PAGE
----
Year : 2012  |  Volume : 15  |  Issue : 2  |  Page : 164--165

Thoracic epidural anesthesia in elderly patients undergoing cardiac surgery for mitral regurgitation feasibility study


Fabrizio Monaco, Camilla Biselli, Monica De Luca, Giovanni Landoni, Rosalba Lembo, Alberto Zangrillo 
 Department of Cardiothoracic Anesthesia and Intensive Care, Istituto Scientifico San Raffaele via Olgettina 60, 20132 Milan, Italy

Correspondence Address:
Fabrizio Monaco
Department of Cardiothoracic Anesthesia and Intensive Care, Istituto Scientifico San Raffaele, via Olgettina 60, 20132 Milan
Italy




How to cite this article:
Monaco F, Biselli C, De Luca M, Landoni G, Lembo R, Zangrillo A. Thoracic epidural anesthesia in elderly patients undergoing cardiac surgery for mitral regurgitation feasibility study.Ann Card Anaesth 2012;15:164-165


How to cite this URL:
Monaco F, Biselli C, De Luca M, Landoni G, Lembo R, Zangrillo A. Thoracic epidural anesthesia in elderly patients undergoing cardiac surgery for mitral regurgitation feasibility study. Ann Card Anaesth [serial online] 2012 [cited 2020 Sep 30 ];15:164-165
Available from: http://www.annals.in/text.asp?2012/15/2/164/95085


Full Text

The Editor,

In contrast to coronary artery bypass grafting (CABG), surgical correction of mitral valve regurgitation (MR) poses the following additional problems: [A] difficult hemodynamic stability achievement (especially after general anesthesia and epidural anesthesia induction); [B] higher risk to develop sudden perioperative dismal left ventricular function; [C] greater risk of bleeding; [D] need for postoperative anticoagulation; and [E] extensive myocardial manipulation and cardiac troponin release especially in the case of mitral valve (MV) replacement compared to MV repair. [1] As demonstrated by Stenseth et al., thoracic epidural (TEA) may improve the left ventricular load condition decreasing the systemic resistance by the sympathetic blockade. [2] In the present study, we tested the feasibility of high TEA in 30 elderly patients undergoing mitral valve surgery for primary MR. Inclusion criteria were elective median sternotomy for MR correction with or without CABG, tricuspidal surgery, Maze procedure, age >65 years, and normal coagulation profile. In the recovery room, an 18-G epidural catheter was inserted between T2-T5 under sterile conditions by loss of resistance to air. Induction of thoracic epidural anesthesia was achieved in the operating room after general anesthesia induction with a bolus of 0.1-0.2 ml/kg of lidocaine 2%. Regional anesthesia was maintained by a continuous epidural infusion of 0.2% ropivacaine and 1 mcg/ml sufentanyl at an infusion rate between 2 and 6 ml postoperatively. GA was induced with fentanyl (10-20 mcg/kg), propofol (2 mg/kg) and rocuronium 0.6 mg/kg and maintained with continuous infusion of propofol 50-100 mcg/kg/min, desflurane and fentanyl as required. Standard cardiopulmonary bypass (CPB) technique was used. Intraoperative and postoperative data are presented in [Table 1]. The epidural catheter was removed on the third postoperative day. Postoperatively, nine patients (30%) needed inotropic drugs or vasoconstrictors for weaning from CPB. In particular, one experienced left ventricular failure after CPB weaning, two patients had severe right ventricular failure, and one developed oliguric acute renal failure requiring institution of renal replacement therapy. All patients were discharged from the hospital. Postoperative mechanical ventilation was less than 24 hours in 27 patients (90%). Postoperative pain control was satisfactory in all patients. The median (interquartile) length of ICU was 1 day (1-4). The median (interquartile) length of hospital stay was 7 days (5-8). To avoid hypotension and inadequate coronary perfusion, the induction of TEA was performed in the operating room, after general anesthesia induction, with the first bolus administered to get the epidural peak effect at the time of skin incision. Epidural hematoma remains the most feared complication of the neuraxial procedures, especially in patients undergoing cardiac surgery. In the present study, the recommendations of the American Society of Regional Anesthesia and Pain Medicine [3] were strictly followed. Pain control was excellent after surgery. In conclusion, TEA can provide a reliable postoperative analgesia, good hemodynamic stability and low rate of intraoperative and postoperative cardiovascular complications in elderly patients undergoing cardiac surgery for primary MR. Further prospective randomized controlled studies are needed to confirm a "therapeutic role" of TEA in this setting.{Table 1}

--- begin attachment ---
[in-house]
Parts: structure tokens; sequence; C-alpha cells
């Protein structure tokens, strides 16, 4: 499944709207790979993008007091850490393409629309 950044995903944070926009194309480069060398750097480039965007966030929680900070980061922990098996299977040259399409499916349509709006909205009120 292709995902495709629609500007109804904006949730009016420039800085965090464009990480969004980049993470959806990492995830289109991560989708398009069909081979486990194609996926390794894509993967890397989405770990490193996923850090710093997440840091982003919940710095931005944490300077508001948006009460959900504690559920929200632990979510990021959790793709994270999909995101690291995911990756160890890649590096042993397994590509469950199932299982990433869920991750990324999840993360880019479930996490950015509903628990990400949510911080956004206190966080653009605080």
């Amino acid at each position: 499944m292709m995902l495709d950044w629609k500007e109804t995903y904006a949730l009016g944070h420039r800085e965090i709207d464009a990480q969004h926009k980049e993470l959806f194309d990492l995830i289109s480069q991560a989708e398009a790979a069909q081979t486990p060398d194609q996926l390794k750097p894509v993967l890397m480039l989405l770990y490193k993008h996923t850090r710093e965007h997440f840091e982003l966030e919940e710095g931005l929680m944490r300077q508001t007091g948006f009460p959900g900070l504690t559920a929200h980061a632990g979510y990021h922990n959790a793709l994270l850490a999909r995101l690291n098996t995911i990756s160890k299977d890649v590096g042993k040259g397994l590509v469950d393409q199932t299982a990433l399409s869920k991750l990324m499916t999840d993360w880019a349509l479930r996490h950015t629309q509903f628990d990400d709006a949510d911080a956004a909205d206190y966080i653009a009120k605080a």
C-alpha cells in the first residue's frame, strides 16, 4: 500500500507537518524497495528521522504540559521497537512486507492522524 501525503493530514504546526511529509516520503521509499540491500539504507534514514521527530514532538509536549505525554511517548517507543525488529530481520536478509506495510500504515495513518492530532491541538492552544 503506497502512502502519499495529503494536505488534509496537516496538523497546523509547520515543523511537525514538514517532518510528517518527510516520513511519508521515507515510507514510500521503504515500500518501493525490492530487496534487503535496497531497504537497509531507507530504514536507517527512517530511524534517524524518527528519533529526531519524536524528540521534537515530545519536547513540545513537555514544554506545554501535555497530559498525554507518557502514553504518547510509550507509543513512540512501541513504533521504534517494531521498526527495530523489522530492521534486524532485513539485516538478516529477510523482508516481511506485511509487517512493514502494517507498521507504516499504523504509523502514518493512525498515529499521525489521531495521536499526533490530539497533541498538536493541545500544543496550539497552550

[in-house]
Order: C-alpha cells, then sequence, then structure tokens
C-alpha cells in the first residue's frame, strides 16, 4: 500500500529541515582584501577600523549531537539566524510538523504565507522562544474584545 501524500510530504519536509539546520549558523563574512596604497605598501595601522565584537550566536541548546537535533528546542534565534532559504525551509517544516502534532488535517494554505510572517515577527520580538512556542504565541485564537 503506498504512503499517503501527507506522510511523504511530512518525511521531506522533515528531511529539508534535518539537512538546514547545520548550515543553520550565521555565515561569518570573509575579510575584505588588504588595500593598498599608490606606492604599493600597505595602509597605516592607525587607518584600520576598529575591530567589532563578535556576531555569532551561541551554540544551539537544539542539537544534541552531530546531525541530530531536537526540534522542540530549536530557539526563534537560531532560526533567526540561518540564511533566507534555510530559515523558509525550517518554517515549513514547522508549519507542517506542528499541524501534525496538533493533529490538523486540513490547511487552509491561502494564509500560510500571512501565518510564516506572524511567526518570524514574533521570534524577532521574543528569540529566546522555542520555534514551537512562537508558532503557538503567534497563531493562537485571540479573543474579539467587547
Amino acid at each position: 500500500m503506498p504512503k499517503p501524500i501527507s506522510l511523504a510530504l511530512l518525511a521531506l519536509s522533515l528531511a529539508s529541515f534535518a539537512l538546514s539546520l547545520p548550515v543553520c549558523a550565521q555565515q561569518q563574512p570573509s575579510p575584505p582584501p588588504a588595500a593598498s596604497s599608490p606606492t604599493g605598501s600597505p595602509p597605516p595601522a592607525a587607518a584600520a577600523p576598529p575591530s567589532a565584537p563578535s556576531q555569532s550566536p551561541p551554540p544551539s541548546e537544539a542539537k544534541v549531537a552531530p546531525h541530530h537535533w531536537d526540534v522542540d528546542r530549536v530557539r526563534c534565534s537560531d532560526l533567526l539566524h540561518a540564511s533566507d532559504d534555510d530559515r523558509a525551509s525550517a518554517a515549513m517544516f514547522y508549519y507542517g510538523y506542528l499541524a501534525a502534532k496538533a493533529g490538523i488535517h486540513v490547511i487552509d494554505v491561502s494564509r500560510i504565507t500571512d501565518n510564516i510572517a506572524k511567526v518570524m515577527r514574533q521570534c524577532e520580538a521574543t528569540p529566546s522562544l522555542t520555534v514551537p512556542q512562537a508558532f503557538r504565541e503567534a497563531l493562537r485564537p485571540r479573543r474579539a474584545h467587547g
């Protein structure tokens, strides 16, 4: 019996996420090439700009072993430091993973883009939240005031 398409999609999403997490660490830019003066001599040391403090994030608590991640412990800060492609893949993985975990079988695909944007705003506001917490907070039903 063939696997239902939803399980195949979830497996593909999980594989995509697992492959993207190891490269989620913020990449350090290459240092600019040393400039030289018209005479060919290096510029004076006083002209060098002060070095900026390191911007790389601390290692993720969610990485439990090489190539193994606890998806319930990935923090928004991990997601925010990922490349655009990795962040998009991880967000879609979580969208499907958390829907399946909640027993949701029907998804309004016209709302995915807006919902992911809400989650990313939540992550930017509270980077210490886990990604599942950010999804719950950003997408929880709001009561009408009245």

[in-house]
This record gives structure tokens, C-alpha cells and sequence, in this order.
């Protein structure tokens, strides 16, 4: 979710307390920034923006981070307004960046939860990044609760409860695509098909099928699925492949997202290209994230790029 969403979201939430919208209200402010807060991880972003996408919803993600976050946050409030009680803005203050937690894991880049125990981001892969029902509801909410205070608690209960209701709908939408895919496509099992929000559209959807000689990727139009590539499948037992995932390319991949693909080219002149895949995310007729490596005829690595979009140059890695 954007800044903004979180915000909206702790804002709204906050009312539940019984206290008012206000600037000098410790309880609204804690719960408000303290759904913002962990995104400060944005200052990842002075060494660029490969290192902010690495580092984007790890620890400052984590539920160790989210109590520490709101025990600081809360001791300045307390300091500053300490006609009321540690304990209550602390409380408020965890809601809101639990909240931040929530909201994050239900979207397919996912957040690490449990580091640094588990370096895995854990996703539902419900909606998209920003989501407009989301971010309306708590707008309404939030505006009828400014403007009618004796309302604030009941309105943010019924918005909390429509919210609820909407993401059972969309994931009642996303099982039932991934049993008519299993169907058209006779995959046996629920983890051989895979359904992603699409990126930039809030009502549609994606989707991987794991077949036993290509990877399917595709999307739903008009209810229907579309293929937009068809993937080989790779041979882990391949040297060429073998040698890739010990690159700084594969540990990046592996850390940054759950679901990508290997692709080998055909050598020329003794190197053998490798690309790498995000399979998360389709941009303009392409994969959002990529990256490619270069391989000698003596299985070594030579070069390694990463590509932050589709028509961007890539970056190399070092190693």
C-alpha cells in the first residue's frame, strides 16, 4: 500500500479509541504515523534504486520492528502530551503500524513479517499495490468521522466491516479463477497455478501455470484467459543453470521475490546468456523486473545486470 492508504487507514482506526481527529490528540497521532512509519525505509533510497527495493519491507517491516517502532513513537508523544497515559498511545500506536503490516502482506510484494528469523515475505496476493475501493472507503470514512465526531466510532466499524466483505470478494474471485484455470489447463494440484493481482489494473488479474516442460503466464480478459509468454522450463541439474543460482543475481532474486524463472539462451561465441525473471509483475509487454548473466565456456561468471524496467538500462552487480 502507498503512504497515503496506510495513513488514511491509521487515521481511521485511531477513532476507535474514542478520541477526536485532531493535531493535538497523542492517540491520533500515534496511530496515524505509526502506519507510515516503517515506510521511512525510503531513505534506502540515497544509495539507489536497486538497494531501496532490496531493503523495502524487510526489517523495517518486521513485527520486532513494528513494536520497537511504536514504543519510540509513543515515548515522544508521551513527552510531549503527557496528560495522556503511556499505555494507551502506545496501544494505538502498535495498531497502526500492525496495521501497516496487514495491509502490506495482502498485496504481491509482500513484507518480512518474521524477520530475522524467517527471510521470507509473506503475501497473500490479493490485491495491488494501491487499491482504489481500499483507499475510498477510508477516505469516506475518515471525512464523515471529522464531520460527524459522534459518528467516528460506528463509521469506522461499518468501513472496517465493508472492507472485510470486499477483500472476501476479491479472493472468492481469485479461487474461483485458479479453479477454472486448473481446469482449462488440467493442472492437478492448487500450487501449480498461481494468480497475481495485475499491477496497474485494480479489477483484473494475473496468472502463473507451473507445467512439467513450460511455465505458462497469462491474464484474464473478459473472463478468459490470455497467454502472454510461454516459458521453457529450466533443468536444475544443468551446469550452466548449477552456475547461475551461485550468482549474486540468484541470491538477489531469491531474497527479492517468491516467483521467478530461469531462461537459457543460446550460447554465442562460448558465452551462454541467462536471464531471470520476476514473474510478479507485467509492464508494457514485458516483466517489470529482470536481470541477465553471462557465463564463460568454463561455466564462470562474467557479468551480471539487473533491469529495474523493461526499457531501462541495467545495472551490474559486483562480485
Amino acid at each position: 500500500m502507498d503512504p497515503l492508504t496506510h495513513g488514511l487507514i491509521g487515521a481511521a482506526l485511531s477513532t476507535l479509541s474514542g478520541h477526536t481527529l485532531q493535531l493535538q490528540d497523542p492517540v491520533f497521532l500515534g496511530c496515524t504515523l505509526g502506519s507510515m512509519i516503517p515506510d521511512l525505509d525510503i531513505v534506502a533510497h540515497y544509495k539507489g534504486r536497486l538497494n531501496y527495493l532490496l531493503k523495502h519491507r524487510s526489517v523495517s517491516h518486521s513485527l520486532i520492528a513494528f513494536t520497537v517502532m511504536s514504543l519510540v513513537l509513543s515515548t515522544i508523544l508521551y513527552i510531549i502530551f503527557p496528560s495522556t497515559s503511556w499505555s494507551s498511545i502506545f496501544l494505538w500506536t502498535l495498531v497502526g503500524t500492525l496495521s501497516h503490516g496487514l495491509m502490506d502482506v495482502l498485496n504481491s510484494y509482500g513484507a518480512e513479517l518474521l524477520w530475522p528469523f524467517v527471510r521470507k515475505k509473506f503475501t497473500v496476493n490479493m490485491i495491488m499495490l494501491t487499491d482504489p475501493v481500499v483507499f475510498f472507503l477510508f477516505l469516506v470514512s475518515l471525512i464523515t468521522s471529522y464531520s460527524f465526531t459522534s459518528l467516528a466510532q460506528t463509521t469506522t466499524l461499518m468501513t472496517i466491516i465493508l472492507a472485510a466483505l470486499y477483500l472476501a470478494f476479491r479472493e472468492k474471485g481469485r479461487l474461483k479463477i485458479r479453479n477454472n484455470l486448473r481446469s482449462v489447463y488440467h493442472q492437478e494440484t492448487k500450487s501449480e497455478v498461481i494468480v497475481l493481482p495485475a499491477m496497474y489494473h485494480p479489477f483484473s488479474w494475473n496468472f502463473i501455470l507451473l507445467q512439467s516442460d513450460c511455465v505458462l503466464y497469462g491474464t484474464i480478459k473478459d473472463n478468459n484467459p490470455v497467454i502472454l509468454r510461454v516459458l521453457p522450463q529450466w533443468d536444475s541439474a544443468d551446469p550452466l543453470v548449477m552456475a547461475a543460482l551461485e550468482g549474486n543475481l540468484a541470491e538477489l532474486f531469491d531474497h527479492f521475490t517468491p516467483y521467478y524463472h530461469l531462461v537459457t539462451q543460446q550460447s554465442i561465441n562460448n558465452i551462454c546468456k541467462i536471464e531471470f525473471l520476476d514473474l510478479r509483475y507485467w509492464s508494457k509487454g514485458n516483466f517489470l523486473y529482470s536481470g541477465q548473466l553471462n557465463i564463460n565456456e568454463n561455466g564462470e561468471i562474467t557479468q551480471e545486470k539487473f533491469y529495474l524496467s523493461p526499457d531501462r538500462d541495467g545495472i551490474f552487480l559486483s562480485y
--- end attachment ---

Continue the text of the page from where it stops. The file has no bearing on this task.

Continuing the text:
References

1Monaco F, Landoni G, Biselli C, De Luca M, Frau G, Bignami E, et al. Predictors of cardiac troponin release after mitral valve surgery. J Cardiothorac Vasc Anesth 2010;24:931-8.
2Stenseth R, Bjella L, Berg EM, Christensen O, Levang OW, Gisvold SE. Thoracic epidural analgesia in aortocoronary bypass surgery. I: Haemodynamic effects. Acta Anaesthesiol Scand 1994;38:826-33.
3Horlocker TT, Wedel DJ, Benzon H, Brown DL, Enneking FK, Heit JA, et al. Regional anesthesia in the anticoagulated patient: Defining the risks (the second ASRA Consensus Conference on Neuraxial Anesthesia and Anticoagulation). Reg Anesth Pain Med 2003;28:172-97.